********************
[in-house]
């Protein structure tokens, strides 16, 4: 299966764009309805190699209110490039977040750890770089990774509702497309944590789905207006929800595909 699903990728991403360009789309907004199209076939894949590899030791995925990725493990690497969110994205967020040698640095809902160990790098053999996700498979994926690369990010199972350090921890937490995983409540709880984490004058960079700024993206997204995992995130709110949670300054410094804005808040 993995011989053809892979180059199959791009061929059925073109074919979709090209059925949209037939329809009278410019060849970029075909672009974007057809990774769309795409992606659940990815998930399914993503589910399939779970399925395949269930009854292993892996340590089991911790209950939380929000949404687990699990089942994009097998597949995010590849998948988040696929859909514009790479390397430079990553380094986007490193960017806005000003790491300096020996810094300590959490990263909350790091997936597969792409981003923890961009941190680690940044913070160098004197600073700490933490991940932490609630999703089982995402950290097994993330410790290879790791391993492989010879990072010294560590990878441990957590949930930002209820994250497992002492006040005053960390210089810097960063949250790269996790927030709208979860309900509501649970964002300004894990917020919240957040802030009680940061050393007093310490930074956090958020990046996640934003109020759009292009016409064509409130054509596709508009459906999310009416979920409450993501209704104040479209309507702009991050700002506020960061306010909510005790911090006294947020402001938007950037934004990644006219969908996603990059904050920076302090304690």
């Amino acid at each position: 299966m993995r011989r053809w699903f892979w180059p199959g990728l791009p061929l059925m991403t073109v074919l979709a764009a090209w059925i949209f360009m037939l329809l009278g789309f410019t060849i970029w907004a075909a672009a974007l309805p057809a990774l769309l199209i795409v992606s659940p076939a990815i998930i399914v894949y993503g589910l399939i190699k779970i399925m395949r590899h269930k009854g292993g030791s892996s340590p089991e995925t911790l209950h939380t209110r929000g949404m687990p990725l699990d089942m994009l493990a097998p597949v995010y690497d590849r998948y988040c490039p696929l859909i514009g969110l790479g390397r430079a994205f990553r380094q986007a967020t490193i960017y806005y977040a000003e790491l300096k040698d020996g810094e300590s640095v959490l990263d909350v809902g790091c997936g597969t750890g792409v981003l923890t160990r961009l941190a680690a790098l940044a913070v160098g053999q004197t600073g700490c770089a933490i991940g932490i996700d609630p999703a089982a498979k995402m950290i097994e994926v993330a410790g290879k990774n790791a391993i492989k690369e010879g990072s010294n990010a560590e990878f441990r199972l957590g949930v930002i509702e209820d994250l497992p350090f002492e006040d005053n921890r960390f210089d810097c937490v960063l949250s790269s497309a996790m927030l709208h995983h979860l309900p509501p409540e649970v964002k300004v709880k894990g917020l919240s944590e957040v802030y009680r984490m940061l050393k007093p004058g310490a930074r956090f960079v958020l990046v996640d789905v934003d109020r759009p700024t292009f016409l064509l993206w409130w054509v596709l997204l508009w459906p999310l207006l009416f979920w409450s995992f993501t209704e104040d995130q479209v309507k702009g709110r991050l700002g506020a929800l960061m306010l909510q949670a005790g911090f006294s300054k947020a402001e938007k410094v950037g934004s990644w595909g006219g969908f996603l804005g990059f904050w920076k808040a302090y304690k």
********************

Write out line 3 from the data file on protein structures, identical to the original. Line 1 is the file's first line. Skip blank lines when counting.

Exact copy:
């Amino acid at each position: 299966m993995r011989r053809w699903f892979w180059p199959g990728l791009p061929l059925m991403t073109v074919l979709a764009a090209w059925i949209f360009m037939l329809l009278g789309f410019t060849i970029w907004a075909a672009a974007l309805p057809a990774l769309l199209i795409v992606s659940p076939a990815i998930i399914v894949y993503g589910l399939i190699k779970i399925m395949r590899h269930k009854g292993g030791s892996s340590p089991e995925t911790l209950h939380t209110r929000g949404m687990p990725l699990d089942m994009l493990a097998p597949v995010y690497d590849r998948y988040c490039p696929l859909i514009g969110l790479g390397r430079a994205f990553r380094q986007a967020t490193i960017y806005y977040a000003e790491l300096k040698d020996g810094e300590s640095v959490l990263d909350v809902g790091c997936g597969t750890g792409v981003l923890t160990r961009l941190a680690a790098l940044a913070v160098g053999q004197t600073g700490c770089a933490i991940g932490i996700d609630p999703a089982a498979k995402m950290i097994e994926v993330a410790g290879k990774n790791a391993i492989k690369e010879g990072s010294n990010a560590e990878f441990r199972l957590g949930v930002i509702e209820d994250l497992p350090f002492e006040d005053n921890r960390f210089d810097c937490v960063l949250s790269s497309a996790m927030l709208h995983h979860l309900p509501p409540e649970v964002k300004v709880k894990g917020l919240s944590e957040v802030y009680r984490m940061l050393k007093p004058g310490a930074r956090f960079v958020l990046v996640d789905v934003d109020r759009p700024t292009f016409l064509l993206w409130w054509v596709l997204l508009w459906p999310l207006l009416f979920w409450s995992f993501t209704e104040d995130q479209v309507k702009g709110r991050l700002g506020a929800l960061m306010l909510q949670a005790g911090f006294s300054k947020a402001e938007k410094v950037g934004s990644w595909g006219g969908f996603l804005g990059f904050w920076k808040a302090y304690k």